Priya Swatch is a 4th year, Psychobiology major in our Campaigns committee this year. She is from Roseville, CA , and is ridiculously obsessed with hummus, eyebrows, TED talks and Drake.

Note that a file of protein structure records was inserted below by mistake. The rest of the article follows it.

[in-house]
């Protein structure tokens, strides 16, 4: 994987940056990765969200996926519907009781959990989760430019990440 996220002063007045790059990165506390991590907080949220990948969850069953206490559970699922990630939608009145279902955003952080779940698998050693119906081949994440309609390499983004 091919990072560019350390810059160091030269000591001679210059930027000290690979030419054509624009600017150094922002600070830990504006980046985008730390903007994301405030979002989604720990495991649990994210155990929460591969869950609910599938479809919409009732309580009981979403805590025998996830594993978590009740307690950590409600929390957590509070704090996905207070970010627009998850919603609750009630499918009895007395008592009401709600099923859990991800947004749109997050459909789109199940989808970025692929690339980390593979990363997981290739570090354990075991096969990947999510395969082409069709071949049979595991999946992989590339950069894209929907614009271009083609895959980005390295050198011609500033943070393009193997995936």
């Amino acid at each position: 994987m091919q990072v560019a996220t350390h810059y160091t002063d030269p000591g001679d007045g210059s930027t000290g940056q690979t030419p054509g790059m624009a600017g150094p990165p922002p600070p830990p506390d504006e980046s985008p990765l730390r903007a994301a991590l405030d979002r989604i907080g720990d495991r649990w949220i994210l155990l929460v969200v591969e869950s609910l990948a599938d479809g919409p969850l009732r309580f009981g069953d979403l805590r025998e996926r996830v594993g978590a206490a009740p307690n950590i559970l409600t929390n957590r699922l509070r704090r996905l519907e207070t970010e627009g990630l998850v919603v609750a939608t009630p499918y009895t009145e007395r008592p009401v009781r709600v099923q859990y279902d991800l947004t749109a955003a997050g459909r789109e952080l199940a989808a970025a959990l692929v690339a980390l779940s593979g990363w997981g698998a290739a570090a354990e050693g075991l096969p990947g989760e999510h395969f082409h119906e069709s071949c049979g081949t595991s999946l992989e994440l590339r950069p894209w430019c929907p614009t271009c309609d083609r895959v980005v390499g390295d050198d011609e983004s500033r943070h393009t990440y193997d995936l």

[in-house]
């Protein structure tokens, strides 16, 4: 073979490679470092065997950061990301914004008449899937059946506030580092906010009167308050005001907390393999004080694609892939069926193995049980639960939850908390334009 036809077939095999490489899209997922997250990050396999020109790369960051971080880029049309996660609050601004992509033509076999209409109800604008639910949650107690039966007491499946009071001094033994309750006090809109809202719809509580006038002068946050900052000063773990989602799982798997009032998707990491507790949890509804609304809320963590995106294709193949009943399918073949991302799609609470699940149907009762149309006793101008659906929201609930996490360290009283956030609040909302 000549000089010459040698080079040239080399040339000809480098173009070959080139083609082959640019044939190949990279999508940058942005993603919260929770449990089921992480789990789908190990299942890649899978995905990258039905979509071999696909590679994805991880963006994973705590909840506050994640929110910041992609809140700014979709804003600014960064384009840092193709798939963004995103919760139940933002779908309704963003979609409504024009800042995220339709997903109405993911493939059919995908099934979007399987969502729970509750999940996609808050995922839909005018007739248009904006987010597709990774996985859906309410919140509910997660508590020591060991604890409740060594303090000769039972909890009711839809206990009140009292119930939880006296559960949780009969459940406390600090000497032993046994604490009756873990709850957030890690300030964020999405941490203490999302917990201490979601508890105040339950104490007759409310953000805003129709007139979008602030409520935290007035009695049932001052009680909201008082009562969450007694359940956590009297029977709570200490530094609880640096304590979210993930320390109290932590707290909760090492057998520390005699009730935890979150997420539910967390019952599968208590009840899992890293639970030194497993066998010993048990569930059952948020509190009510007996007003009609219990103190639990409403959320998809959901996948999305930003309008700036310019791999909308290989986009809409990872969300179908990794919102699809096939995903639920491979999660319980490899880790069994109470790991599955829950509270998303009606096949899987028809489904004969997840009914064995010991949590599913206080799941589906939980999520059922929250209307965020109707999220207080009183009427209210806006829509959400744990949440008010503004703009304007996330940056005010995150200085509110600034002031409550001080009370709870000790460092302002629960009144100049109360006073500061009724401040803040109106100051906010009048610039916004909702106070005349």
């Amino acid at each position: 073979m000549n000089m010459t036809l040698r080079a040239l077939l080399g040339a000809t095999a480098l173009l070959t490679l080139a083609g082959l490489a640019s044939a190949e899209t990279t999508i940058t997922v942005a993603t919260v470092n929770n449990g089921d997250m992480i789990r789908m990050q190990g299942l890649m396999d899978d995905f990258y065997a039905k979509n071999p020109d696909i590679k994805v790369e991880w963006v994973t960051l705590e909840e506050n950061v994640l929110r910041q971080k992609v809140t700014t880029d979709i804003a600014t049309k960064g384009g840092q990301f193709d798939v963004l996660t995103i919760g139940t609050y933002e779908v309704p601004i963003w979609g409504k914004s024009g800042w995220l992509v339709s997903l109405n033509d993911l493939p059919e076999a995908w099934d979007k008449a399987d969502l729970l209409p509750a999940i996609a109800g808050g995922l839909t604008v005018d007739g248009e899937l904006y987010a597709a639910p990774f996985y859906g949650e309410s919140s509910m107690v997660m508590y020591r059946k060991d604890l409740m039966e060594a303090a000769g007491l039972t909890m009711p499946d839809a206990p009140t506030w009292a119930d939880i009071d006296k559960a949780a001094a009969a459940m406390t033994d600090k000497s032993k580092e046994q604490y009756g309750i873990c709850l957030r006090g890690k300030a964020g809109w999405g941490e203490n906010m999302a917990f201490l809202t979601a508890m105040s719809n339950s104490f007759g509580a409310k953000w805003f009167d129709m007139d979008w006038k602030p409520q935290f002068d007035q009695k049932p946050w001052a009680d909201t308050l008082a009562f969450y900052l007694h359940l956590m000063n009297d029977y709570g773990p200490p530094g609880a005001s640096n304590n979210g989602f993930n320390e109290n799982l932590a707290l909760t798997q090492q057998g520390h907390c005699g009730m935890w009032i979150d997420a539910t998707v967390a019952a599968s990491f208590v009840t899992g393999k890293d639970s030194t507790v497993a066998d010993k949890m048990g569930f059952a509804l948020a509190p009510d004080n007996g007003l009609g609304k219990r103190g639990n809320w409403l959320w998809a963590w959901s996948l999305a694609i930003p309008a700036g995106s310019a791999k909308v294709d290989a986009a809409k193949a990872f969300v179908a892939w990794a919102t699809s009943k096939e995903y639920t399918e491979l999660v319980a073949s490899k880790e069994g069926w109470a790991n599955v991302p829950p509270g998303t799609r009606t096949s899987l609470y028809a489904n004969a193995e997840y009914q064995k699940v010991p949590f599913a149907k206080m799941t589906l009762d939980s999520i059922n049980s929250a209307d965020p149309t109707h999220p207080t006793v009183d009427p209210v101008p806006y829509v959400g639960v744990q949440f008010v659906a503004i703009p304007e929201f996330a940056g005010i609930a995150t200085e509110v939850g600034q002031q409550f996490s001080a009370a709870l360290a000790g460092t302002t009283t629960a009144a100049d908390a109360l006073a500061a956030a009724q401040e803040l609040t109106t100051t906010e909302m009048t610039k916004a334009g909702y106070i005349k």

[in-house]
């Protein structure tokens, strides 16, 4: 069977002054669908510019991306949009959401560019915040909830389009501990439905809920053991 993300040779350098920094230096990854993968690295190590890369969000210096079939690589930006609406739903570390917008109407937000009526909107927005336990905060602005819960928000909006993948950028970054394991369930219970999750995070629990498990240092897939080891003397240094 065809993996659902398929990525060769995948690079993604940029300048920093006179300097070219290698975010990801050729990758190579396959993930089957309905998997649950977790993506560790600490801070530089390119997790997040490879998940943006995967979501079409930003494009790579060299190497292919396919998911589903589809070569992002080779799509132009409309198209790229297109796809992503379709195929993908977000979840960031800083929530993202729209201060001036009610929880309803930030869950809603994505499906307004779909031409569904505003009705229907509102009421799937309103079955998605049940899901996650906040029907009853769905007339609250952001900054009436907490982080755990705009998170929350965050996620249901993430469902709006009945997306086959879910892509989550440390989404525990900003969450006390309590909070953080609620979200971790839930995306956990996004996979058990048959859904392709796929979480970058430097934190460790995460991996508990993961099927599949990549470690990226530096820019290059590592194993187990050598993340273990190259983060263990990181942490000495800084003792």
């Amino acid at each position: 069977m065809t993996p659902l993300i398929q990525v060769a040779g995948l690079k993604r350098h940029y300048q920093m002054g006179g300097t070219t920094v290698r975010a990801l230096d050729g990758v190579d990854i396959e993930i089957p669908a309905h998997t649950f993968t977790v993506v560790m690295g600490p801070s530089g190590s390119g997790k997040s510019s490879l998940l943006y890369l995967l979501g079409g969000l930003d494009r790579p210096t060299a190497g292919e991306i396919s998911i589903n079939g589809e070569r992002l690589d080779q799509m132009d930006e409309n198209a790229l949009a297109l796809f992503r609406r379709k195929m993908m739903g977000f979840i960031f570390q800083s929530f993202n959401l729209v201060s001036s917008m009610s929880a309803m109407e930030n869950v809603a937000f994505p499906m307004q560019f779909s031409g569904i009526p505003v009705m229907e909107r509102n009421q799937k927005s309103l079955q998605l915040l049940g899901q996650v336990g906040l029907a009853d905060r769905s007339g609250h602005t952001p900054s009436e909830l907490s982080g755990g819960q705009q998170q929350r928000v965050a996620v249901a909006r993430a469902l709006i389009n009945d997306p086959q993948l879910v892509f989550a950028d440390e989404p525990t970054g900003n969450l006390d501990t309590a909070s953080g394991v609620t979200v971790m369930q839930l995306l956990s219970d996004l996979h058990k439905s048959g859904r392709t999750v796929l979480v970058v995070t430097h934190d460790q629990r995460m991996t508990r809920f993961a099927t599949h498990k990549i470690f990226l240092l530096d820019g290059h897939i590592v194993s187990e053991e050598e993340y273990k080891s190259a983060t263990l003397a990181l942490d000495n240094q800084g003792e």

Waking up to the sunrise as it radiated through the car windows onto my Pacific-standard-time, sleep deprived lids; it took me a second to realize that I wasn’t waking up to my dad singing along to the same Top 10 Punjabi songs he played during every road trip, but rather to my uncle singing along to songs I hadn’t memorized all the lyrics to (yet). I struggled to grasp the fact that I was in such an unfamiliar setting as I had half forgotten the 26 hour plane ride I had just gotten off of. Even as I peered out my window I was taken aback by the cows, dogs, people, rickshaws and garbage lining the streets. This was my first time back in India after 6 years and my first time visiting without my parents. I remember bombarding my uncle with questions: Why doesn’t anyone stay in their lane when driving? Wait you don’t have to get out of the car and pump your own gas (this is pretty dope tbh)? Where are we and when are we stopping for gol gappe (p.s. If you’ve never had these then you’re seriously missing out)? Why are there people sleeping on the sides of every street? I was overwhelmed, not by the delicious food and ordered chaos of the streets but by my uncles response to my last question. “That’s just how it is” he said. I was shocked at how nonchalant he was in that answer, how firm he was in his conviction and how unbothered he was with the state of it all. I remember feeling angry and helpless, I knew that I wanted to help but I didn’t know how. I remember deciding that I was going to start a club that would provide shelter and health care services for all of the homeless people in India. All of them. I was convinced I would be the one person to do it. Coming back from that trip I realized how naive and idealistic my goals were. And after trying to join almost every club that had the name “Global Health” in it, I was lucky enough to find a club that I felt really made a difference in the community they partnered with. I think GlobeMed truly stands apart in the fact that it maintains an active longterm relationship with both its projects in Mpoma and also its members in weekly meetings. I think the most important thing GlobeMed has taught me is that dedicated people can absolutely partner with communities in order to improve their health. It’s reminded me of my goal to help those I had seen sleeping on the streets of India, and while it’s changed a bit in that I’m not so sure I can pull an Oprah and yell “You get a car! You get a [house]! You get [free health care]!” I would like to open an Optometry clinic and provide vision services in Punjab, India. Honestly, I’m thankful for GlobeMed for reminding me that you can always challenge “the way things are” and that there are so many ways that we can get involved.